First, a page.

We agreed to purchase a new £240,000 house from Harron Homes in December 2015. We paid a deposit in January 2016 and were told the house would be ready towards the end of May. Unfortunately, May came and went, as did June, July, August, September, October and November. Over that time we were constantly given the impression that we would be moving in soon. What actually happened was the house was left half-built and roofless for about three months while the development was built around it.

The neighbouring properties were completed – as were several other homes on the development – while ours was left untouched. We had to move in with my parents, a four-hour commute from my new job in Sheffield, while the months ticked by. I lived away from the family so I could get to work, and, after we were supposed to have moved in, my wife gave birth to our second child, who has had to spend her first six months in a Moses basket. Because we were continually promised the house would be ready imminently, we were unable to find somewhere to rent, put our goods in storage or book a holiday. The entire family has suffered stress due to sharing a cramped home in an unfamiliar area.

Harron Homes has made no effort to address our concerns. My requests to speak to someone in senior management have been rebuffed.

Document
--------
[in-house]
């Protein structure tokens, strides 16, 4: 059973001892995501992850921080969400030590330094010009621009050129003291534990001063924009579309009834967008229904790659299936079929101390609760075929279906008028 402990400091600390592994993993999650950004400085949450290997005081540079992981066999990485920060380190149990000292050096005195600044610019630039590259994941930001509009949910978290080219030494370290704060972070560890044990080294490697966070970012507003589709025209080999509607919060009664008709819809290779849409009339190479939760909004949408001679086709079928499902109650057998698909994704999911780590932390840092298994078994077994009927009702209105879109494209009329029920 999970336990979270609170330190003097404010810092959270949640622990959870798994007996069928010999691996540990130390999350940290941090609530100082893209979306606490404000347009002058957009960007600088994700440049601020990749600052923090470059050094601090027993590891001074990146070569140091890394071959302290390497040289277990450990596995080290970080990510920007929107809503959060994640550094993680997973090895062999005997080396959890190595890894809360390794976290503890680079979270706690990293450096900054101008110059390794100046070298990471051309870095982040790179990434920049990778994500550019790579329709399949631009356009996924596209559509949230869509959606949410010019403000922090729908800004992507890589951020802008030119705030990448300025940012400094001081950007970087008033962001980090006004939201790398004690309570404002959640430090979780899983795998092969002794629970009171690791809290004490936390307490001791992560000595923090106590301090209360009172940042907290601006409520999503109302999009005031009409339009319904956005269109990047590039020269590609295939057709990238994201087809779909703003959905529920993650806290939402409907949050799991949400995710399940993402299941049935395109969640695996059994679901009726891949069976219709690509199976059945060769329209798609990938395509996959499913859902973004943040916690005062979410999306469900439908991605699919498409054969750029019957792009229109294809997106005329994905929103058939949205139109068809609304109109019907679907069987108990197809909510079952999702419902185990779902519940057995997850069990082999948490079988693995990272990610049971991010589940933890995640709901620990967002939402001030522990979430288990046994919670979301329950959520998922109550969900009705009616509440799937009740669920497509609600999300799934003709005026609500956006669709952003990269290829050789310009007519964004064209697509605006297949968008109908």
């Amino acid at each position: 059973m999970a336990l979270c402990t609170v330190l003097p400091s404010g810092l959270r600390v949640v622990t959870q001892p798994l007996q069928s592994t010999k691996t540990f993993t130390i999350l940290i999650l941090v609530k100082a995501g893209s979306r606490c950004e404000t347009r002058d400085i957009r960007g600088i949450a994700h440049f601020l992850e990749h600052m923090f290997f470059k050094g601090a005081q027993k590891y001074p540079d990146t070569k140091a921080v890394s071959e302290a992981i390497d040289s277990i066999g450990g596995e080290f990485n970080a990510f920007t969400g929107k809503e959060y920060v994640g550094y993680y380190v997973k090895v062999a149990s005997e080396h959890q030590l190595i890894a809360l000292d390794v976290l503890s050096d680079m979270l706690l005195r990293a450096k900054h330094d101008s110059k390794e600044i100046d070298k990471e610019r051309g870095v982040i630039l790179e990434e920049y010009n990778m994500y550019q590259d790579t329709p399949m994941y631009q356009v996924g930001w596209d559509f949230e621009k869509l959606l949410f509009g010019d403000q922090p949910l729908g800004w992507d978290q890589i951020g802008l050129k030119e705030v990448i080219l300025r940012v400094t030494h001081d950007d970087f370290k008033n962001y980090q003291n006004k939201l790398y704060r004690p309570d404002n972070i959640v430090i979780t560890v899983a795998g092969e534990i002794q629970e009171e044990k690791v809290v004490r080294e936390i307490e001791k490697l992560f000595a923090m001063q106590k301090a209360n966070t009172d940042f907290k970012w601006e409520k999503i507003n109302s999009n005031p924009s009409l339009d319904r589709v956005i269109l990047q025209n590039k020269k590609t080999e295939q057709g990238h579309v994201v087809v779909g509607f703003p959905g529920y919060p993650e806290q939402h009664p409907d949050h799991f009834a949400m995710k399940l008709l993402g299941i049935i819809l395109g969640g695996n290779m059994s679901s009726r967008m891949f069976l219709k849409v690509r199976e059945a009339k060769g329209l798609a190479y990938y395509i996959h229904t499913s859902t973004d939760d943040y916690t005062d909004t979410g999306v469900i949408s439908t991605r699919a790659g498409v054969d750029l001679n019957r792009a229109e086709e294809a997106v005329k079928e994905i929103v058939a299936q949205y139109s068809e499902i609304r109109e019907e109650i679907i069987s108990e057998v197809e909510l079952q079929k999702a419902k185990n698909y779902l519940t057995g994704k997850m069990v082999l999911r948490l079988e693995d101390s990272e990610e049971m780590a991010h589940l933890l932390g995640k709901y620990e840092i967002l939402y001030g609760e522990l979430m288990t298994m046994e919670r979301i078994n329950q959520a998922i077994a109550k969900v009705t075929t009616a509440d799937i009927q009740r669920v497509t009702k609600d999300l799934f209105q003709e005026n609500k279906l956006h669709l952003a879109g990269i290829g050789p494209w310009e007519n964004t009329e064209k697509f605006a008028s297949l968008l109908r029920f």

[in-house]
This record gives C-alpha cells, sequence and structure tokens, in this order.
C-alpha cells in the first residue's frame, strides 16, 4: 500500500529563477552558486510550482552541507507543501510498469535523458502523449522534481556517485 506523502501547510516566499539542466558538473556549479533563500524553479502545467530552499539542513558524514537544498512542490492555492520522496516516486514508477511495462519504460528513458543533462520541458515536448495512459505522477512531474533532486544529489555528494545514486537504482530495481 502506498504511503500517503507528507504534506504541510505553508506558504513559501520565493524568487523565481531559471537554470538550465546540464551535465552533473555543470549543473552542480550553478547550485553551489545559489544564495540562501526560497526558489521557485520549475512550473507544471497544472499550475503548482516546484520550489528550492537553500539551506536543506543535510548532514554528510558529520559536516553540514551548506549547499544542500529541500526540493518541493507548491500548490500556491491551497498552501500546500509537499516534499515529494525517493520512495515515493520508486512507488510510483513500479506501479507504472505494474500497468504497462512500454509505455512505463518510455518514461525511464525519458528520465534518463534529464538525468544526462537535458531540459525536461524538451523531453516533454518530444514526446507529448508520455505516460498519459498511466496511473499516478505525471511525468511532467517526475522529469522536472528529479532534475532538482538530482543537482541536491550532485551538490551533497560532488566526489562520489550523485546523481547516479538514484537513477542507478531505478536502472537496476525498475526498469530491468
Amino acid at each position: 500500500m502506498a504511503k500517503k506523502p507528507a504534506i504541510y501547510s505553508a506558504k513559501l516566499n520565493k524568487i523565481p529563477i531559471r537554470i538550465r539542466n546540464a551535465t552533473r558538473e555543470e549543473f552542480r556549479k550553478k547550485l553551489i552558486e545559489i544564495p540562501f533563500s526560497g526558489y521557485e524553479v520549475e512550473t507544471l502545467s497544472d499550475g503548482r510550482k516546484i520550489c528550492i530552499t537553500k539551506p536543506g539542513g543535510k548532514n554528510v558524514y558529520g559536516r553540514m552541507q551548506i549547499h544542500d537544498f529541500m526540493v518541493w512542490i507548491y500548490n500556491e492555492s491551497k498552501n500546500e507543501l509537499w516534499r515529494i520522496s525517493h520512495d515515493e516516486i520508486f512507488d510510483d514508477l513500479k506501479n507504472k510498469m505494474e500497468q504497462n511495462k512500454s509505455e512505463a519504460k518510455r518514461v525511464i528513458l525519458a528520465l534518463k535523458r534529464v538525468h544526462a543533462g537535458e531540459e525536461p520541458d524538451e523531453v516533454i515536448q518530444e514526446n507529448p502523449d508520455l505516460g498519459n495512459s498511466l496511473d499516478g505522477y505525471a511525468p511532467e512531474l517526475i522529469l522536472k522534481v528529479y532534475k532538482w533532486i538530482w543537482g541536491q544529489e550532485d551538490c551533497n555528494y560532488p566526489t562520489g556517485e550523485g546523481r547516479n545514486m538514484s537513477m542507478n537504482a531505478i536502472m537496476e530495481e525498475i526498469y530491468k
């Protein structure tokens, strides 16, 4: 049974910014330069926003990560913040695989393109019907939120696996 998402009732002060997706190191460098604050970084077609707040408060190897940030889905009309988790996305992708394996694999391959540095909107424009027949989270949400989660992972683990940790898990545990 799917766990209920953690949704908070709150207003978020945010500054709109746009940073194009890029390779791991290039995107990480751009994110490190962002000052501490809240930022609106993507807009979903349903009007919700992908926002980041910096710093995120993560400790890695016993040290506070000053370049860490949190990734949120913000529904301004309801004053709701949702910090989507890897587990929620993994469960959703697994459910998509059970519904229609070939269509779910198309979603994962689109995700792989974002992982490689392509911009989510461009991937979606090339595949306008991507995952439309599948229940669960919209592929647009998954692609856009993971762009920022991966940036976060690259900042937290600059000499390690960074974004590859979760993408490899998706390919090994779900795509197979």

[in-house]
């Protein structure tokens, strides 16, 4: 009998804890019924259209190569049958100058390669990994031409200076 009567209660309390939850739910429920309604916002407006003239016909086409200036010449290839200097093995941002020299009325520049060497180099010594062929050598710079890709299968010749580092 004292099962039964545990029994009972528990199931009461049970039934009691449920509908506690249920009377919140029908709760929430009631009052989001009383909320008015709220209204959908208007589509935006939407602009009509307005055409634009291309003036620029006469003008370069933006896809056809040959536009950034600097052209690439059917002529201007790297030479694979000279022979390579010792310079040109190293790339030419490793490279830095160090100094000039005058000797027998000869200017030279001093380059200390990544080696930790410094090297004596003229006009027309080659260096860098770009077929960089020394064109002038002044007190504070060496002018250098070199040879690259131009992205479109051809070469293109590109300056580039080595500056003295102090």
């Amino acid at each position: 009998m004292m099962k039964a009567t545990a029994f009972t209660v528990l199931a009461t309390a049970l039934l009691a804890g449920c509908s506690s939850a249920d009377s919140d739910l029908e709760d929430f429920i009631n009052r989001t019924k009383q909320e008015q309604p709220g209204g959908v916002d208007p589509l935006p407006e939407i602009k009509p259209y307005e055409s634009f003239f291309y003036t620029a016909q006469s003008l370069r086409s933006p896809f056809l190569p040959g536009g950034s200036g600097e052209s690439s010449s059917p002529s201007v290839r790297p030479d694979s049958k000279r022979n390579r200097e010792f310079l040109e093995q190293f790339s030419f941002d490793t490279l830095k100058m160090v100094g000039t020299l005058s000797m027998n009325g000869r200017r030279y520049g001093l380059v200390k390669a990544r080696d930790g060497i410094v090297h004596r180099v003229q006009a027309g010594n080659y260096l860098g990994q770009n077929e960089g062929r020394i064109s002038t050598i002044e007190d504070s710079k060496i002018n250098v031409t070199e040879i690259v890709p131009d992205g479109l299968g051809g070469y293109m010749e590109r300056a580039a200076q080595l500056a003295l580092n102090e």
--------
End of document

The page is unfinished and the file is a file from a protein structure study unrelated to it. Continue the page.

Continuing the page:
We were finally told we could complete on 16 December. Then, after I had booked carpet fitters, hired a van, ordered a sofa, and arranged for a floor fitter for the kitchen and bathrooms, and friends to help with the move, we were told this had been pushed back to 21 December. We had virtually no time to set up before Christmas. SB, Aberdeen

It’s been a bad couple of years for Harron Homes. In September it was criticised by Kirklees council for leaving purchasers on a different development homeless for eight months when work overran. In December 2015 a wall on another of its estates collapsed, crushing three cars whose owners were told they must claim on their own insurance. And, in April 2015, residents on a new estate in Huddersfield went to the press over their “homes from hell” after 11 months of flooding and damp.

Harron Homes declines to comment on your complaint, but it did ensure that you exchanged successfully on 21 December, seven months after you had hoped to move in.

Builders must give reliable information about when the home will be finished, but most are careful to provide estimated dates in contracts so they are not legally bound to observe them. If an unreasonable delay occurs, you have the right to back out and get a full refund of your reservation fee. Obviously that’s an unattractive proposition, as you would have to start house-hunting again from scratch.

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